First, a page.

A report from Paul Heltzel, senior producer at National Geographic Digital Media and tennis fan:
Despite its lofty image, Wimbledon is one major sporting event where you don’t have to be well connected–or well organized–to get in. The All England Lawn Tennis and Croquet Club holds about 6,000 places for the general public to purchase tickets at the turnstiles. If you have time to kill, and twenty pounds (less as the tournament progresses), you can see world-class tennis on 18 different courts.
Here's a snapshot of what it's like: In a large field, thousands of people wait in six rows a few blocks from the grass courts of the 2008 Wimbledon Championships. A cheerful tournament steward welcomes the last person in line to the Wimbledon queue, presenting a card to hold the latecomer's place. These long lines are the saving grace of the average tennis fan: a little patience, and you can obtain the hottest ticket in tennis.
As the morning passes, some recline on blankets, converse, and enjoy baguette sandwiches, Pimm's and lemonade, and champagne. You can take your own soft cooler, food, and drinks into the tournament (a pleasant surprise, as inside the gates, a half-bottle of champagne can set you back 26 pounds).
On the first day of the tournament, I joined the queue at 8 in the morning and was in by 11:30 a.m. for a full day of tennis. On day three, I was able to show up at 10 a.m. and stepped onto the campus-sized grounds a little less than two hours later. The catch? After the grounds reach capacity, the queue comes to a standstill. At that point, you can get in only as fans exit. Come just a bit too late–there's really no judging when capacity is reached–and you could be in the queue until late afternoon, when large numbers begin to exit the tournament.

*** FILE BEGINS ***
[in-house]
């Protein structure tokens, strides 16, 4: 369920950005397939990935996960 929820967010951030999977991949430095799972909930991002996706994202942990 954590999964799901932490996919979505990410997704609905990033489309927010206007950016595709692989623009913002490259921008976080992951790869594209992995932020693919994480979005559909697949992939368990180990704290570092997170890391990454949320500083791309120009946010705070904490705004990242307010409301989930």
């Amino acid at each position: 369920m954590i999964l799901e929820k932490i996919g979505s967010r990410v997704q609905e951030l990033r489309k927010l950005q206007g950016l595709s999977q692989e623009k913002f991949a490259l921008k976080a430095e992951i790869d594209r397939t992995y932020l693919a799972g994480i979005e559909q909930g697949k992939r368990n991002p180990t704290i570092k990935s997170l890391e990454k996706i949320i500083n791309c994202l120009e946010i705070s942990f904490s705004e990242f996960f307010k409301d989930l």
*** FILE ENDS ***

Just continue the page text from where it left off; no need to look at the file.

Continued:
Get the scoop on how to snag hard-to-get tickets after the jump...
Once you step inside the grounds, there is a way to purchase hard-to-get seats for the stadium courts you see on the televised finals. Wait until late afternoon, then enter another queue at the resale ticket office and there's a good chance you will see some of the top names in tennis. You might only catch the final set of the day, but the cost is just 5 pounds and the proceeds go to charity. (As you might imagine, your chances are better during the early rounds of the tournament.)
The line for tickets used to wind through the streets of Wimbledon, and fans camped on the sidewalk for the best tickets. This year, tournament organizers set up the queue in a single grassy area (called Car Park 10). The changes result in a much more laid back experience. For tips on buying same-day tickets so you can have strawberries and cream at Wimbledon, I found the best guide was the official one they listed online.
Photos: Wimbledon queue, 6:30 a.m., by Matt Peskett; queue card via Paul Heltzel